Michigan GOP officials continue to push baseless conspiracy theories about the election, report finds

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click to enlarge Former state Sen. Patrick Colbeck, a prominent conspiracy theorist, often speaks at local GOP events. - Steve Neavling
Steve Neavling
Former state Sen. Patrick Colbeck, a prominent conspiracy theorist, often speaks at local GOP events.

As Republicans on the state and national level begin to move past false claims of election fraud, many local GOP leaders in Michigan continue to peddle baseless conspiracy theories.

Progress Michigan, a progressive advocacy group, reviewed Facebook pages and groups controlled by county Republican parties and found that 64% of them have pushed election lies between Nov. 3 and June 30. Of the active Facebook pages, an astounding 98% have alluded to false claims of electoral wrongdoing.

The county Republican parties have organized “Stop the Steal” rallies, held prayer vigils, screened documentaries that espouse baseless election fraud claims, and hosted speaking engagements with conspiracy theorists, such as MyPillow CEO Mike Lindell and former state Sen. Patrick Colbeck.

“This push for The Big Lie goes beyond sharing misinformation and spreading conspiracy theories online, migrating to offline calls to action in the form of calls to legislators, 'Stop the Steal' rallies, and even organized efforts to attend the events in the nation’s Capitol on January 6th, which resulted in a violent insurrection to pressure Congress to overturn the results of the election,” states the report, entitled “The Big Lie: How Michigan Republican County Parties are still hanging onto the myth of election fraud.”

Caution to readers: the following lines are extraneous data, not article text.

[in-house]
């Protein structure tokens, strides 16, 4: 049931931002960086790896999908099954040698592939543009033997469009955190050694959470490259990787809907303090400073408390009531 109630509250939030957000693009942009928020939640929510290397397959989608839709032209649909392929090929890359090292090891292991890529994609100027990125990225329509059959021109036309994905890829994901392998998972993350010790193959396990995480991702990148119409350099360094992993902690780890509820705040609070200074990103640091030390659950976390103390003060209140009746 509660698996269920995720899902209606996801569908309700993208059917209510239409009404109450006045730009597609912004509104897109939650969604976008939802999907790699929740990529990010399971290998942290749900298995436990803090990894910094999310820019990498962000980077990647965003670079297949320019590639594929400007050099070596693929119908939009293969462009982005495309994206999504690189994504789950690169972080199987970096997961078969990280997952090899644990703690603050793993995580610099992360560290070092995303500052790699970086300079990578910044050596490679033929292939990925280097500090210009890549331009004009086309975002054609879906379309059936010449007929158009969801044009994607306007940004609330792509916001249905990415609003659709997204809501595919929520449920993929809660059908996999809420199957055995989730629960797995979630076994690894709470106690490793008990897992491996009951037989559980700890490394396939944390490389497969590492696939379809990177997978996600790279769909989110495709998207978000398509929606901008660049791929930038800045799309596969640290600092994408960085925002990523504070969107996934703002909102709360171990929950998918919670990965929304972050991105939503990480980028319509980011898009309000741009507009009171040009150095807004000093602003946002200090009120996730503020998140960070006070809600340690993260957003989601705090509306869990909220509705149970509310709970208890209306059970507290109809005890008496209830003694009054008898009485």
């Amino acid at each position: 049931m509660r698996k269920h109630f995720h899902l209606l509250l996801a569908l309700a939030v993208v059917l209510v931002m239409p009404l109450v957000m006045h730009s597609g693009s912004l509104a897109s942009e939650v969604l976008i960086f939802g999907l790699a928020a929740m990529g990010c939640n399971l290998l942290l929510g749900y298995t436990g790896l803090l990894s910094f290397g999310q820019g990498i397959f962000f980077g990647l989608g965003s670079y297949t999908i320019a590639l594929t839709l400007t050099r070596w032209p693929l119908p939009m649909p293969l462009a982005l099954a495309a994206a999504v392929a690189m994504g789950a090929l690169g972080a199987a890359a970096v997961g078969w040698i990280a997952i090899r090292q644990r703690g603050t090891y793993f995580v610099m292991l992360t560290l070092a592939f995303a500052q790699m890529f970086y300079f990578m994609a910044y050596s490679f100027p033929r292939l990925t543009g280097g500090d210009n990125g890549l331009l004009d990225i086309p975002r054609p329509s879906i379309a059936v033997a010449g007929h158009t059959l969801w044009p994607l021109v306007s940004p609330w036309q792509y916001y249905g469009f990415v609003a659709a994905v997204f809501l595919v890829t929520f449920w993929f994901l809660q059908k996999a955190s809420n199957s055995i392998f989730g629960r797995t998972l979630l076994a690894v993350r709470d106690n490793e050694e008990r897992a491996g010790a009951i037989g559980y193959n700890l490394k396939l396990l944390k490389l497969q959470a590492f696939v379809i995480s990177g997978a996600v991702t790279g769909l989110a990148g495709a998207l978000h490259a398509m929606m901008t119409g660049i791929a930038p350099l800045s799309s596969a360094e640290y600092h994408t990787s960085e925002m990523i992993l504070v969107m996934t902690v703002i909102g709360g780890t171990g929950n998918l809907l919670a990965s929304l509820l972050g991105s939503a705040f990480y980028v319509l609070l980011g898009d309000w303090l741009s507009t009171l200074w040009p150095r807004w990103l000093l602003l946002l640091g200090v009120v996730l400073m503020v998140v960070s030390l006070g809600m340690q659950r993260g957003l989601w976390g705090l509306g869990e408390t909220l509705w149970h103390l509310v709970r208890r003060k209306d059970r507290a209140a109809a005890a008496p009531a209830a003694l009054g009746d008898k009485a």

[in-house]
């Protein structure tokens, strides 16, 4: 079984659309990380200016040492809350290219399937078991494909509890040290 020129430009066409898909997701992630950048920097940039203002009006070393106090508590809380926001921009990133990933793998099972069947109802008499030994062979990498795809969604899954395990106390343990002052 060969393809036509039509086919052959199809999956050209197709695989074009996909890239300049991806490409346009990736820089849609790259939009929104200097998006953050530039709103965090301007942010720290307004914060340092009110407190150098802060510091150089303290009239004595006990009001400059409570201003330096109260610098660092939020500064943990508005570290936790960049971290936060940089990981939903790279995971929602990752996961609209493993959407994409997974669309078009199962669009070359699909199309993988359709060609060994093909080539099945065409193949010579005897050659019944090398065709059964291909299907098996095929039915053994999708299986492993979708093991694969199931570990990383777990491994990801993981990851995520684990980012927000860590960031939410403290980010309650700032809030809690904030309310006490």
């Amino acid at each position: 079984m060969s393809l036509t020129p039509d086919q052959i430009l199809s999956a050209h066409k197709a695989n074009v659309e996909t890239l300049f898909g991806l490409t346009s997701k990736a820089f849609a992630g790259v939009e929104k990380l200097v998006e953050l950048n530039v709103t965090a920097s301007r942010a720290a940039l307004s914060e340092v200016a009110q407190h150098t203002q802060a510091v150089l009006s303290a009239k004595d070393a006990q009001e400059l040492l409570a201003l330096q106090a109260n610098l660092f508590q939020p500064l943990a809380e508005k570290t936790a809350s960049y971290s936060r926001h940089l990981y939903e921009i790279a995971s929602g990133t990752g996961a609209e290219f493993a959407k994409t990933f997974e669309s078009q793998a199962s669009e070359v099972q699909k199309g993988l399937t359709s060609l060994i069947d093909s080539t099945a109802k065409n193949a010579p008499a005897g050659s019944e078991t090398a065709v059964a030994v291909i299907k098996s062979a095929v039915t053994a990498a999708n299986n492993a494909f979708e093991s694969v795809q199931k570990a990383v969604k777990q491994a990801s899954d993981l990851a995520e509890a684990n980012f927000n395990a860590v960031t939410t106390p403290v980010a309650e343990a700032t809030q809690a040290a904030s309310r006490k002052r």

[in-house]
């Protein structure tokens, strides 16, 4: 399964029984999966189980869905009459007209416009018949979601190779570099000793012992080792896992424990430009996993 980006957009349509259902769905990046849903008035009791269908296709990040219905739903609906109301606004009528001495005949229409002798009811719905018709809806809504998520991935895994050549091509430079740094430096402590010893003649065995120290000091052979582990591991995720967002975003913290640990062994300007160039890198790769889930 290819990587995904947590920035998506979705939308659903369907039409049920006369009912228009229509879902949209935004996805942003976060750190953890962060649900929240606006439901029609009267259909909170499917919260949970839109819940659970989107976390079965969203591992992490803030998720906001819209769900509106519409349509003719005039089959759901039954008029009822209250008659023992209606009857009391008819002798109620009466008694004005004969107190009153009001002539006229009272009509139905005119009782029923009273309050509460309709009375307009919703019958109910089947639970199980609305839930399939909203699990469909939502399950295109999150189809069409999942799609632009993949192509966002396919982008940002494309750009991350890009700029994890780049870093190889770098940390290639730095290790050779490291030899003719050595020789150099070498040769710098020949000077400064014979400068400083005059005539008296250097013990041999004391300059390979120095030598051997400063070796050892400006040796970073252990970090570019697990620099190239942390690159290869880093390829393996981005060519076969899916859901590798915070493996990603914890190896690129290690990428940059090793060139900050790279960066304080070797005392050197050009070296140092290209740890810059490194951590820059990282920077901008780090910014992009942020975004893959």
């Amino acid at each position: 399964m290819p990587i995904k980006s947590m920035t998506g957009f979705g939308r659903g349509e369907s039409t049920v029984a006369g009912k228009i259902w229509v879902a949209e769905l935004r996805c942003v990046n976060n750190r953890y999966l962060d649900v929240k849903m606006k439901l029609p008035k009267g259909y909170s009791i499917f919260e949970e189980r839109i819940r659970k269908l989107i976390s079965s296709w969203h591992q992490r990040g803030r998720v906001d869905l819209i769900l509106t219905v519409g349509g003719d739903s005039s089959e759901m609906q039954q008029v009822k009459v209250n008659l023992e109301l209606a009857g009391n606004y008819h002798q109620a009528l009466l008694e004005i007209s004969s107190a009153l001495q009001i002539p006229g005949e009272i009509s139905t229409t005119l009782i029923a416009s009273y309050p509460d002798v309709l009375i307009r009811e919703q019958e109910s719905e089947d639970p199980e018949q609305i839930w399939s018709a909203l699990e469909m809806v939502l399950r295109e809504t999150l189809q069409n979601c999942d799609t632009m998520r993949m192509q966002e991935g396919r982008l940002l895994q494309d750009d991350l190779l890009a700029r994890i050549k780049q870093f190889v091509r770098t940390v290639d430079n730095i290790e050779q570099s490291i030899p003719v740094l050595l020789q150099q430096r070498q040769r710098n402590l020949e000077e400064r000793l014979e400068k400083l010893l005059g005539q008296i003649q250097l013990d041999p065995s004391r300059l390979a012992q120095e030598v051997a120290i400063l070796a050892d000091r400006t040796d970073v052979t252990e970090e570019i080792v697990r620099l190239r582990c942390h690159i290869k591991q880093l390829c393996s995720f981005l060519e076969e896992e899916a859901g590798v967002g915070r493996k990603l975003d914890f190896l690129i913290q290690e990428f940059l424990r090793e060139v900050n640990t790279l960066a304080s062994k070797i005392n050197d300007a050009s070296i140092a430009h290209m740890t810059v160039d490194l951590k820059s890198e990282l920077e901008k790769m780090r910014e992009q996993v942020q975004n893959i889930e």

Some expected the incendiary rhetoric to cool down after the Republican-controlled Senate Oversight Committee released a report last month that concluded there was no evidence of widespread election fraud. But that didn’t happen.

“There has been very little reaction to the report,” Erin Lodes, digital and data researcher for Progress Michigan, said at a news conference Wednesday. “The only real interaction with it has been to push back on it. It has been a negative reaction.”

County Republican officials play an outsized role in shaping the party’s future because they recruit and promote candidates to run for office and help get out the vote. In Michigan, those officials are still embracing former President Donald Trump as the face of the party’s future.

Polls continue to show that Trump is still popular within the party. More than half of Republicans said Trump is the “true president,” according to a recent Reuters/Ipsos poll.

False claims about election fraud prompted Michigan lawmakers in March to introduce a 39-bill package that would curtail voting access, impose restrictions on absentee ballots, limit the secretary of state’s ability to assist voters, and make it easier for political appointees to overturn elections.

Sam Inglot, deputy director of Progress Michigan, called on Republicans to “get on board with reality and undo the damage they have caused.”

“The worst thing we can do is nothing,” Inglot said.

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About The Author

Steve Neavling

Steve Neavling is an award-winning investigative journalist who operated Motor City Muckraker, an online news site devoted to exposing abuses of power and holding public officials accountable. Neavling also hosted Muckraker Report on 910AM from September 2017 to July 2018. Before launching Motor City Muckraker,...
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